Instead, when wrapping objects that contain business logic my usual approach is to create a Rust type which uses &self methods for all operations. You'll side-step the &mut T UB problem by just using raw pointers everywhere internally, and make sure the wrapper type is !Send + !Sync to avoid data races.

This is the logical equivalent of transmuting from & to &mut, to which The Nomicon has this to say:

  • Transmuting an & to &mut is UB.
    • Transmuting an & to &mut is always UB.
    • No you can't do it.
    • No you're not special.

C is the one doing the transmuting so you don't really have much control over that, but if the C function returns a *mut T I would leave it as a raw pointer and only read from it.

The UB comes when you turn a *mut T into a &mut T or try mutating the data being pointed to.

This isn't necessarily a problem your Rust code has to worry about, but if there's recursion involved you should check that the C code is re-entrant safe.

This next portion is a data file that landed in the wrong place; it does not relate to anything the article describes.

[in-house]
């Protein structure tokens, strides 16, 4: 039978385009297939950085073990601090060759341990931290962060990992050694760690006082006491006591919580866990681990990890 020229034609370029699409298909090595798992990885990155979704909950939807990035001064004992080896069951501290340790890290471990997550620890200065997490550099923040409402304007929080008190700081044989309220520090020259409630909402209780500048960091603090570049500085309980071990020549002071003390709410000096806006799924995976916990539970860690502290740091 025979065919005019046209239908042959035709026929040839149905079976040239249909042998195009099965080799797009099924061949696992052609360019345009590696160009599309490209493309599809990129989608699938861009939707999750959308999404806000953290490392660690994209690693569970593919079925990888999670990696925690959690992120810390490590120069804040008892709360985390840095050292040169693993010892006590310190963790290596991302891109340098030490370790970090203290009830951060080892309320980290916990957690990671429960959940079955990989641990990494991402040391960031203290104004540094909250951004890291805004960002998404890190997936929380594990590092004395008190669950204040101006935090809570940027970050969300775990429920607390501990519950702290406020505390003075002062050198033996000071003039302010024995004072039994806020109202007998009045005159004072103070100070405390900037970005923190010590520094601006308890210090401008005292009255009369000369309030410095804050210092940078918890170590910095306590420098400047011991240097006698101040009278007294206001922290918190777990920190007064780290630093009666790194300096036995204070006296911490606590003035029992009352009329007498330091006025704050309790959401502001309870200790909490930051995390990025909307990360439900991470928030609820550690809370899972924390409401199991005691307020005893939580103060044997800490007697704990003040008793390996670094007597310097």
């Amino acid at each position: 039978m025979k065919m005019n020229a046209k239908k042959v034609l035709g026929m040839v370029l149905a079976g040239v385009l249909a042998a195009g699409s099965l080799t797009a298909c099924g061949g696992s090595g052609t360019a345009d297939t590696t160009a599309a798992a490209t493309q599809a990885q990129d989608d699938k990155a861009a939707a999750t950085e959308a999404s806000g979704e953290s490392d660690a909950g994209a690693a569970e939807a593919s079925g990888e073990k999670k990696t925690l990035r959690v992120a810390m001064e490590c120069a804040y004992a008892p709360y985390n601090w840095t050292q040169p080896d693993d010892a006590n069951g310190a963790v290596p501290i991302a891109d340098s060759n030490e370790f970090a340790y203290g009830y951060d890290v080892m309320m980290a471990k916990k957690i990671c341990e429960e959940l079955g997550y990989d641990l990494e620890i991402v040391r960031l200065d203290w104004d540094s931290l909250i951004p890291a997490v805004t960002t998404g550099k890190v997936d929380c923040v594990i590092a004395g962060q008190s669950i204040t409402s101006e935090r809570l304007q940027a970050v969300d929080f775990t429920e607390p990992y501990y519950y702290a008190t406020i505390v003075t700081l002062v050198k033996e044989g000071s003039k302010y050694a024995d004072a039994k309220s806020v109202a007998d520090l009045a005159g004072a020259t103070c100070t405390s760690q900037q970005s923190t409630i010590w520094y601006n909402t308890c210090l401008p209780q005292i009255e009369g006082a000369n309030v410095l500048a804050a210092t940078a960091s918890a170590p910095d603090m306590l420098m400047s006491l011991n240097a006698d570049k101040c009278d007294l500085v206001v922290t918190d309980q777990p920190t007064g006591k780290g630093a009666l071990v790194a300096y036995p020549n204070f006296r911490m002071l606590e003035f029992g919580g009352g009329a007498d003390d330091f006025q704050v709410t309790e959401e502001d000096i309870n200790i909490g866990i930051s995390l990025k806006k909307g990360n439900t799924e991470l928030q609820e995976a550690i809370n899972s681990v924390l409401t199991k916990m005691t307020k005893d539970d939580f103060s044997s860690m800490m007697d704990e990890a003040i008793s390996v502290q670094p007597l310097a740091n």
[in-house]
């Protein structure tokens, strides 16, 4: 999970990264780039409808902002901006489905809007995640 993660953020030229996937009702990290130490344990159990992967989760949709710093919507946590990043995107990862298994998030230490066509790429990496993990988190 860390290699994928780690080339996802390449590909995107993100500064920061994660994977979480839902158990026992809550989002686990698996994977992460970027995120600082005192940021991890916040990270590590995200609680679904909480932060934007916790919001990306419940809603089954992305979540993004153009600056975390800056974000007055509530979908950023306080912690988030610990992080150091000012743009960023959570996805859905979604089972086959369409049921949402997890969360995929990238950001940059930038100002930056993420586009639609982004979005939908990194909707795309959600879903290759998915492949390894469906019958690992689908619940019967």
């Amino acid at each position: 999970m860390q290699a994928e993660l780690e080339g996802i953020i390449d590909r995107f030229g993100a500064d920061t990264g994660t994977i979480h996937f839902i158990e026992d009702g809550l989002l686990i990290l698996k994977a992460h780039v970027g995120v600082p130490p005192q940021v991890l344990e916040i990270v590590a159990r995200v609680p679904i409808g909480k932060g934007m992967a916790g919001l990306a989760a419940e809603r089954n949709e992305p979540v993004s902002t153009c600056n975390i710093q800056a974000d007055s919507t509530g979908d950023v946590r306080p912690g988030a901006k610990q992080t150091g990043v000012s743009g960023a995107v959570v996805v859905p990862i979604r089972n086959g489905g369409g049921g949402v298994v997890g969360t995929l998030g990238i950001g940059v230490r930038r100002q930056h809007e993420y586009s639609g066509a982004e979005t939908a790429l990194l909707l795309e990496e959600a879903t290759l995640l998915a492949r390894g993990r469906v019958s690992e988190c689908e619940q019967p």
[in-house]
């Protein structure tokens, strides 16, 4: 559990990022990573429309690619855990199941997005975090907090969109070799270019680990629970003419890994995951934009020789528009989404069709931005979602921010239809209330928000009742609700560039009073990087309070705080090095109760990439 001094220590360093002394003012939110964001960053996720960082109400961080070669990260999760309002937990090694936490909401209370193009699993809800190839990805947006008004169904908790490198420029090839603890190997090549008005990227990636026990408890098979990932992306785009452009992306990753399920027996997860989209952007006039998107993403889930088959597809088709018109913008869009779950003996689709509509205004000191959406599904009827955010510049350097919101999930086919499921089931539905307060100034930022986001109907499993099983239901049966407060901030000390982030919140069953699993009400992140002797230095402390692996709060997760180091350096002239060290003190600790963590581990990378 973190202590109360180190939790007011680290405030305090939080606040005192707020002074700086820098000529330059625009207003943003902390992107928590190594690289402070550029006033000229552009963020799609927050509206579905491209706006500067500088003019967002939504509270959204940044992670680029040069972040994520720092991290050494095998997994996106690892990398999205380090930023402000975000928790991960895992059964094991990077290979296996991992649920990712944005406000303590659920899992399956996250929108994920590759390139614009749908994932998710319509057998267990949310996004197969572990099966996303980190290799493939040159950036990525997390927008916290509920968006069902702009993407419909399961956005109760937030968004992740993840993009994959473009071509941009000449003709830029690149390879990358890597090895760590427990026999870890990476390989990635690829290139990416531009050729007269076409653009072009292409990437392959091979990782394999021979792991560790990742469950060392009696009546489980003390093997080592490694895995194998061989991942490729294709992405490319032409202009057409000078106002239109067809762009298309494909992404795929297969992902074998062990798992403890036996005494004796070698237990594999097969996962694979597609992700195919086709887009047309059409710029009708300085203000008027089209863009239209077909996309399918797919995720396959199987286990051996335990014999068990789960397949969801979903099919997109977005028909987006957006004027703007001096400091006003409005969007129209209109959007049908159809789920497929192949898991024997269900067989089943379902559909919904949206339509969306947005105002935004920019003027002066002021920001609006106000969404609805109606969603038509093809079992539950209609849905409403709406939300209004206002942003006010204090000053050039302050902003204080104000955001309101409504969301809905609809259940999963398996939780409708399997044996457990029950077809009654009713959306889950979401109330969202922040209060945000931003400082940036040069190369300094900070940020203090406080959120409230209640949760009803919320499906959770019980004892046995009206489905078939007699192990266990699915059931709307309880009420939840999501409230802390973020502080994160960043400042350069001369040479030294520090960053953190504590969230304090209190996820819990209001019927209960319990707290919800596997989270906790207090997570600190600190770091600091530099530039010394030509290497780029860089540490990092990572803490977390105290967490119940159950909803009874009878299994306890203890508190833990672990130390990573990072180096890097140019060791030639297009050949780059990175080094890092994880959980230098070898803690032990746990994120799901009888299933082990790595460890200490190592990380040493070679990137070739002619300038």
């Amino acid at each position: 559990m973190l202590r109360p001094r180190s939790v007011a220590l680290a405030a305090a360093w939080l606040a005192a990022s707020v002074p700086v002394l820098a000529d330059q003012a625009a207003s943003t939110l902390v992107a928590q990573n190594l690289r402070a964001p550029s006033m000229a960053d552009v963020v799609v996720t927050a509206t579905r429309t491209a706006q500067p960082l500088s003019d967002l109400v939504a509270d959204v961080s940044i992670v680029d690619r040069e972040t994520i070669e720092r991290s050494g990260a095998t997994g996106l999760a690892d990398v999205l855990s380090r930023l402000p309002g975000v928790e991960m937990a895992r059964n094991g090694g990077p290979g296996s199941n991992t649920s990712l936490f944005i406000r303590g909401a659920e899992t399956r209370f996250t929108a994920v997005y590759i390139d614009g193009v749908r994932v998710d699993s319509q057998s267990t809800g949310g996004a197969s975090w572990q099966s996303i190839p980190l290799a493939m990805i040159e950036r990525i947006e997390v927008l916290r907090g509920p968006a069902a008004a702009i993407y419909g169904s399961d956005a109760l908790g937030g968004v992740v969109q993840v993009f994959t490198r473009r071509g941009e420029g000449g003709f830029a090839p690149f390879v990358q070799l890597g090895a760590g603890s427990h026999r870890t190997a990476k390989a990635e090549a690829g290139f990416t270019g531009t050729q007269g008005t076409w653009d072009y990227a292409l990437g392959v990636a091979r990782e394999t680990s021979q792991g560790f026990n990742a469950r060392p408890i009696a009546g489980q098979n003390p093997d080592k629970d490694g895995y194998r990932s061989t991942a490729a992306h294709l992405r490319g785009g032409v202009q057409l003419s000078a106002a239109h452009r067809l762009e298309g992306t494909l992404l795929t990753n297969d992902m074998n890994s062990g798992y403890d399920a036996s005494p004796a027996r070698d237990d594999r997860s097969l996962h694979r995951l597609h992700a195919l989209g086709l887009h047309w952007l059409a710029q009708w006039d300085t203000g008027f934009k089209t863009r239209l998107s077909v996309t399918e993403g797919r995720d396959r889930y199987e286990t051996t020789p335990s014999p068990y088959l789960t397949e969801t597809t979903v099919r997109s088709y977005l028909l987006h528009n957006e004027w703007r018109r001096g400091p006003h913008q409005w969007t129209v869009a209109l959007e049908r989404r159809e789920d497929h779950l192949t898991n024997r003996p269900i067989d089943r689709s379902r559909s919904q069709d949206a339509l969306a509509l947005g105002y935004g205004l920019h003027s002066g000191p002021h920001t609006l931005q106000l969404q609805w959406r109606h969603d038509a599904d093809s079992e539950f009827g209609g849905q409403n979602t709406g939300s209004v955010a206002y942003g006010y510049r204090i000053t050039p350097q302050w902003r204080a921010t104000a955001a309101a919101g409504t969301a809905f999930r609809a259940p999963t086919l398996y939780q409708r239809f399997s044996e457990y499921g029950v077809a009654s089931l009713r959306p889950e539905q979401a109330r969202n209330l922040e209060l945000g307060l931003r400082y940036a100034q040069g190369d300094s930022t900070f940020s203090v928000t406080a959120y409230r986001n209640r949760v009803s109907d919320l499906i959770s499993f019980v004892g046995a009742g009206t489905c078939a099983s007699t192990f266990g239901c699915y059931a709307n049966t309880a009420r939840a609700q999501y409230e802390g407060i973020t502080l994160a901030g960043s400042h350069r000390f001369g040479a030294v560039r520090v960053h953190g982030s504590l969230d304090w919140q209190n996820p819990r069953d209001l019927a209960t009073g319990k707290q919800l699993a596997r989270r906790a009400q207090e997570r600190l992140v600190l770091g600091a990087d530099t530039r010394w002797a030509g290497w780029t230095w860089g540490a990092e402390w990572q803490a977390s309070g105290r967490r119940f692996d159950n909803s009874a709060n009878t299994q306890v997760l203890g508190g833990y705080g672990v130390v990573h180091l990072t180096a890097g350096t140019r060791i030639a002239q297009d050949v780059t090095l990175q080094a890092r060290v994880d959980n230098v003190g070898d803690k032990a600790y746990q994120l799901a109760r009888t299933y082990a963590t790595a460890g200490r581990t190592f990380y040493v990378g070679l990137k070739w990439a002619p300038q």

C libraries like to use static variables a lot, and when they get called recursively you can accidentally corrupt the variable's state (see Reentrancy).

1 Like

Not necessarily, it depends on what is being done.

That being said, I agree that is is quite dangerous to use Rust's &mut with long-lived pointers in C, since their being long-lived will most probably lead to aliasing, and when that happens we are reaching the & state, which can only be upgraded back to allowing mutation if the mutated fields were UnsafeCell-wrapped, and if the Rust side had never re-created an &mut reference.

That is, we have the following scenarios:

  • //! Scenario "Rust creates a `&mut` in between"
    let r1 = &mut thing;
    give_to_ffi(r1 as *mut _);
    let r2 = &mut thing;
    ffi_mutate();
    

    which is always UB;

  • //! Scenario "Rust creates a `&` in between"
    
    let r1 = &mut thing;
    give_to_ffi(r1 as *mut _);
    let r2 = &thing;
    ffi_mutate(); // Through direct C mutation or by calling back to Rust